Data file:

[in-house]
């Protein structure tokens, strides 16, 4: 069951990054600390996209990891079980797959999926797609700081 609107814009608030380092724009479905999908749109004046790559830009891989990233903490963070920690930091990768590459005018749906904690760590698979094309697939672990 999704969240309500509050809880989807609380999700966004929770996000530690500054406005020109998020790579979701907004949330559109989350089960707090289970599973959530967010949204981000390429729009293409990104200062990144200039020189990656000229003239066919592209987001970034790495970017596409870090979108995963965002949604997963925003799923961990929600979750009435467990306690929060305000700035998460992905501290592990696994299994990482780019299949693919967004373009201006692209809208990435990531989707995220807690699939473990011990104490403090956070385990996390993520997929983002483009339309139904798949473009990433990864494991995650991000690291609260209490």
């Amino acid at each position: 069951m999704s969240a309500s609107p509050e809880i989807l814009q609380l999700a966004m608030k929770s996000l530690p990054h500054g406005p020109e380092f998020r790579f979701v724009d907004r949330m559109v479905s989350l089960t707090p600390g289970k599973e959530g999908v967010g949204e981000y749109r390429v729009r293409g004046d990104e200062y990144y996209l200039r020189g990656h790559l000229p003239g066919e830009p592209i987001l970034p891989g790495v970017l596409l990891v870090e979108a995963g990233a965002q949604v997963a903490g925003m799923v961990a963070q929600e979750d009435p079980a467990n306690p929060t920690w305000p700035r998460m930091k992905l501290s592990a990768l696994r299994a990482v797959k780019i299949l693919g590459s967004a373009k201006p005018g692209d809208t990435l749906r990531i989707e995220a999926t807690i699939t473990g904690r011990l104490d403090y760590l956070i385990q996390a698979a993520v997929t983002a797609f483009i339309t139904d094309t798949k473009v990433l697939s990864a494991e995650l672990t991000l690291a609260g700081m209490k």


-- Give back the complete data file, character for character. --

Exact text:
[in-house]
């Protein structure tokens, strides 16, 4: 069951990054600390996209990891079980797959999926797609700081 609107814009608030380092724009479905999908749109004046790559830009891989990233903490963070920690930091990768590459005018749906904690760590698979094309697939672990 999704969240309500509050809880989807609380999700966004929770996000530690500054406005020109998020790579979701907004949330559109989350089960707090289970599973959530967010949204981000390429729009293409990104200062990144200039020189990656000229003239066919592209987001970034790495970017596409870090979108995963965002949604997963925003799923961990929600979750009435467990306690929060305000700035998460992905501290592990696994299994990482780019299949693919967004373009201006692209809208990435990531989707995220807690699939473990011990104490403090956070385990996390993520997929983002483009339309139904798949473009990433990864494991995650991000690291609260209490």
């Amino acid at each position: 069951m999704s969240a309500s609107p509050e809880i989807l814009q609380l999700a966004m608030k929770s996000l530690p990054h500054g406005p020109e380092f998020r790579f979701v724009d907004r949330m559109v479905s989350l089960t707090p600390g289970k599973e959530g999908v967010g949204e981000y749109r390429v729009r293409g004046d990104e200062y990144y996209l200039r020189g990656h790559l000229p003239g066919e830009p592209i987001l970034p891989g790495v970017l596409l990891v870090e979108a995963g990233a965002q949604v997963a903490g925003m799923v961990a963070q929600e979750d009435p079980a467990n306690p929060t920690w305000p700035r998460m930091k992905l501290s592990a990768l696994r299994a990482v797959k780019i299949l693919g590459s967004a373009k201006p005018g692209d809208t990435l749906r990531i989707e995220a999926t807690i699939t473990g904690r011990l104490d403090y760590l956070i385990q996390a698979a993520v997929t983002a797609f483009i339309t139904d094309t798949k473009v990433l697939s990864a494991e995650l672990t991000l690291a609260g700081m209490k």